The Shakespeare Conference: SHK 14.1521 Monday, 28 July 2003
From: William Davis <
Date: Sunday, 27 Jul 2003 14:35:47 EDT
Subject: Thomas Wilson's Arte of Rhetorique
After foraging through the collection of posts regarding Shakespeare's
rhetorical influences, and not finding what I hoped to find, I thought I
would toss a question out to the group.
I had the chance to skim through Thomas Wilson's "Arte of Rhetorique..."
recently (as well as Richard Sherry's extensive book on the same
subject, and a few other publications from Shakespeare's day), and
superficially it appeared to me that Wilson's approach to rhetoric -
especially in context of jesting and comedy - had a very similar
viewpoint to the way in which Shakespeare applied his rhetoric in comic
situations (more so than I can find in any of the other rhetorical books
in the 1500s). I didn't think it was much of a surprise, however,
considering how Wilson's book was the most popular and widely published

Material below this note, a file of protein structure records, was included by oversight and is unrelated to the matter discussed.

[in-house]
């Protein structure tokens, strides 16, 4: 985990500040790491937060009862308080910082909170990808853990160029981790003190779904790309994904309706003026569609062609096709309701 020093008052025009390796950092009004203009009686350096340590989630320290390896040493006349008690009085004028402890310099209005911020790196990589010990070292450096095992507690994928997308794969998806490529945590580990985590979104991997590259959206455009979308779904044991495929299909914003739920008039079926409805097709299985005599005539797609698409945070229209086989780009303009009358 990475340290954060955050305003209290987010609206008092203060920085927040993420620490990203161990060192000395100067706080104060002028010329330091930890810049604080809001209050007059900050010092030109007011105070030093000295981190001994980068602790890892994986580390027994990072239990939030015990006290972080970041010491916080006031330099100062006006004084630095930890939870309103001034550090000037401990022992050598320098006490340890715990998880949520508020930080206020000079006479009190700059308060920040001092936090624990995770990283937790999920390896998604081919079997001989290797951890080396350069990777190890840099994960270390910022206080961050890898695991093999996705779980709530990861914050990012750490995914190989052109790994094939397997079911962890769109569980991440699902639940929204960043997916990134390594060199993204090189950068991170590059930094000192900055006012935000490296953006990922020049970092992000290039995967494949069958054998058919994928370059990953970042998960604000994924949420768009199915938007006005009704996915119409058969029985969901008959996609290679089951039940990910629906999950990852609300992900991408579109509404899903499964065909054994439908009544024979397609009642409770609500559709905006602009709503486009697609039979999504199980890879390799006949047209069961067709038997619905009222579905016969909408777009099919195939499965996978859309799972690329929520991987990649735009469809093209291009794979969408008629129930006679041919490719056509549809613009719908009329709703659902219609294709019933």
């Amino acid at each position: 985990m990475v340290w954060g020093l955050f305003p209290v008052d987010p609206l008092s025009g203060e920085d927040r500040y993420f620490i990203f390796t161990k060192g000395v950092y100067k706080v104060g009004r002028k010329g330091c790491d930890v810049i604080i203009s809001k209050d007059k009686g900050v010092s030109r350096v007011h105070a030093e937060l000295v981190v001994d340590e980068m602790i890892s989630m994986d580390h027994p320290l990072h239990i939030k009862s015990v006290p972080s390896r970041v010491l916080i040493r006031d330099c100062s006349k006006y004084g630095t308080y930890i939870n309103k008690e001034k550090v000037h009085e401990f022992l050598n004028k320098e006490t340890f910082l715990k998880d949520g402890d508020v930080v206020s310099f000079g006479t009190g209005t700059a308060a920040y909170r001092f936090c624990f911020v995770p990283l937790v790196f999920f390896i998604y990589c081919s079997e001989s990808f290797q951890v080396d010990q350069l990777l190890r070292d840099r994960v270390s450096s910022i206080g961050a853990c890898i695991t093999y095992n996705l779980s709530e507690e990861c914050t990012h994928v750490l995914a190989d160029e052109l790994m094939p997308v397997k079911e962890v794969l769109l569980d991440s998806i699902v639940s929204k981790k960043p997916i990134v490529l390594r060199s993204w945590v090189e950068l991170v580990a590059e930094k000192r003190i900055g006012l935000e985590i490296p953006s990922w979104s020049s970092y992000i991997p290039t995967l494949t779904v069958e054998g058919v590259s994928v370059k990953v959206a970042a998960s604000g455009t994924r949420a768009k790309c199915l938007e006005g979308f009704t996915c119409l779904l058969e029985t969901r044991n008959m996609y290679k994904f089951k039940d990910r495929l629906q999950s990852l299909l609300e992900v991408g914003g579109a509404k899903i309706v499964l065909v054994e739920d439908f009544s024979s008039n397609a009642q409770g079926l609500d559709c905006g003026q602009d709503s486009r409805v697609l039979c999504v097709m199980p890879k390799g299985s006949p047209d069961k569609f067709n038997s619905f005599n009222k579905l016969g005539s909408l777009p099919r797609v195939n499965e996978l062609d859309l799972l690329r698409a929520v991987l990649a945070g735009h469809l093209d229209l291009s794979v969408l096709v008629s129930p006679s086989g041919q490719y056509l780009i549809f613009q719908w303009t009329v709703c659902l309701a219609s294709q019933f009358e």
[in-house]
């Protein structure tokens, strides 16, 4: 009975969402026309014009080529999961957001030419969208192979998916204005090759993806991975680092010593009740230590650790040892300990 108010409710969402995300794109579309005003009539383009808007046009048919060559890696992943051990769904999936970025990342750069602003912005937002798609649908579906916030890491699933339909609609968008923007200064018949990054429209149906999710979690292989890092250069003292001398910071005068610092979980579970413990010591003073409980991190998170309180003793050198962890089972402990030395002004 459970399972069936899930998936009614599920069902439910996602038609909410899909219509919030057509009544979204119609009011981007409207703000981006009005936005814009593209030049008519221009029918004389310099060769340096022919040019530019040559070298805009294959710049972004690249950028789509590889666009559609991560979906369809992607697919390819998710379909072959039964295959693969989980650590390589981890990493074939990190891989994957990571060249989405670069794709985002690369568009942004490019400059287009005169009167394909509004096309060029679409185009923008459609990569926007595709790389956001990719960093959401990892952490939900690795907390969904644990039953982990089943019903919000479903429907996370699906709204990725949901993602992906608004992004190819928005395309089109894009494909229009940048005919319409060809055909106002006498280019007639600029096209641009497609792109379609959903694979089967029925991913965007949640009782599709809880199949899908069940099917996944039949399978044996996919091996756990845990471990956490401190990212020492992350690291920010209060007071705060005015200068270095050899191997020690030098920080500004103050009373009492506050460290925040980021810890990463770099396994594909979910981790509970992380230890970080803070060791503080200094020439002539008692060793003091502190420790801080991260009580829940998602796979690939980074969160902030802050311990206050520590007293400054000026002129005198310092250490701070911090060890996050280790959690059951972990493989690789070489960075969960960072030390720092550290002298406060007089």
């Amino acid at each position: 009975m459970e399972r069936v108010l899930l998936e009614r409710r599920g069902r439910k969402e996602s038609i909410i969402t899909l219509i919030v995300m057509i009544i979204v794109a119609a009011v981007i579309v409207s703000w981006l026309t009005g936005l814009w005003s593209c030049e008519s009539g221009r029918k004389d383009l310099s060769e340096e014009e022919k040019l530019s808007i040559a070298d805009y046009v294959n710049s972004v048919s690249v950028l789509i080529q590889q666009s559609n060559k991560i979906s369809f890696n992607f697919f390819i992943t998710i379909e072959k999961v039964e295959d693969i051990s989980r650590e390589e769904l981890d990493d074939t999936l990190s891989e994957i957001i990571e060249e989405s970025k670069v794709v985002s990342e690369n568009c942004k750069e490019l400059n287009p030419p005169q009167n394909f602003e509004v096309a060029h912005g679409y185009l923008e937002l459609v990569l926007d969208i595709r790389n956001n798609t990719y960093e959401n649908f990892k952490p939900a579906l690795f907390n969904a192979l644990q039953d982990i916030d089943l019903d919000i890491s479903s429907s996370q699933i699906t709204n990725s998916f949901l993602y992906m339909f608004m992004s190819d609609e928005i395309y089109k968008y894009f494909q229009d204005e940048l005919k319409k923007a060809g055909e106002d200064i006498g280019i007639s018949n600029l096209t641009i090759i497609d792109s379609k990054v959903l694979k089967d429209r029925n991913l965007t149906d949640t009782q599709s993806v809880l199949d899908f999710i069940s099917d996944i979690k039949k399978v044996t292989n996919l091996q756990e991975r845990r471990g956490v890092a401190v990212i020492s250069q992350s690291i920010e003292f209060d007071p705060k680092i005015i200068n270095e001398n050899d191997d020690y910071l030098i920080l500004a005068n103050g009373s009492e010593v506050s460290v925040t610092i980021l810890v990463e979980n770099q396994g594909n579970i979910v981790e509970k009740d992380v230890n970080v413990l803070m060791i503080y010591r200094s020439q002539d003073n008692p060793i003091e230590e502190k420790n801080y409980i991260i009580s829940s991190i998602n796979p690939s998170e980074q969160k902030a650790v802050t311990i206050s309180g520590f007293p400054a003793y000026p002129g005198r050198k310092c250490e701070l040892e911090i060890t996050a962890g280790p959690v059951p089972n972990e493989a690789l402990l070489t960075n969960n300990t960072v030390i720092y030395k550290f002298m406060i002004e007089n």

of his day. Later, however, after picking up a copy of Sister Miriam
Joseph's book on Shakespeare's rhetorical art, I read that no definite
connections between Shakespeare's work and Thomas Wilson's book had ever
been made. No one denied the possibility that Shakespeare may have had
access to Wilson's book, but without some direct, irrefutable connection
between the plays and Wilson's "Arte," it was still a question as to
whether or not Shakespeare had used it, or even studied/read from it.
Sister Joseph's book was published in 1947, and I haven't been able to
find anything to indicate whether this is still a common belief, or if
subsequent research has shown otherwise. Ideas, anyone?
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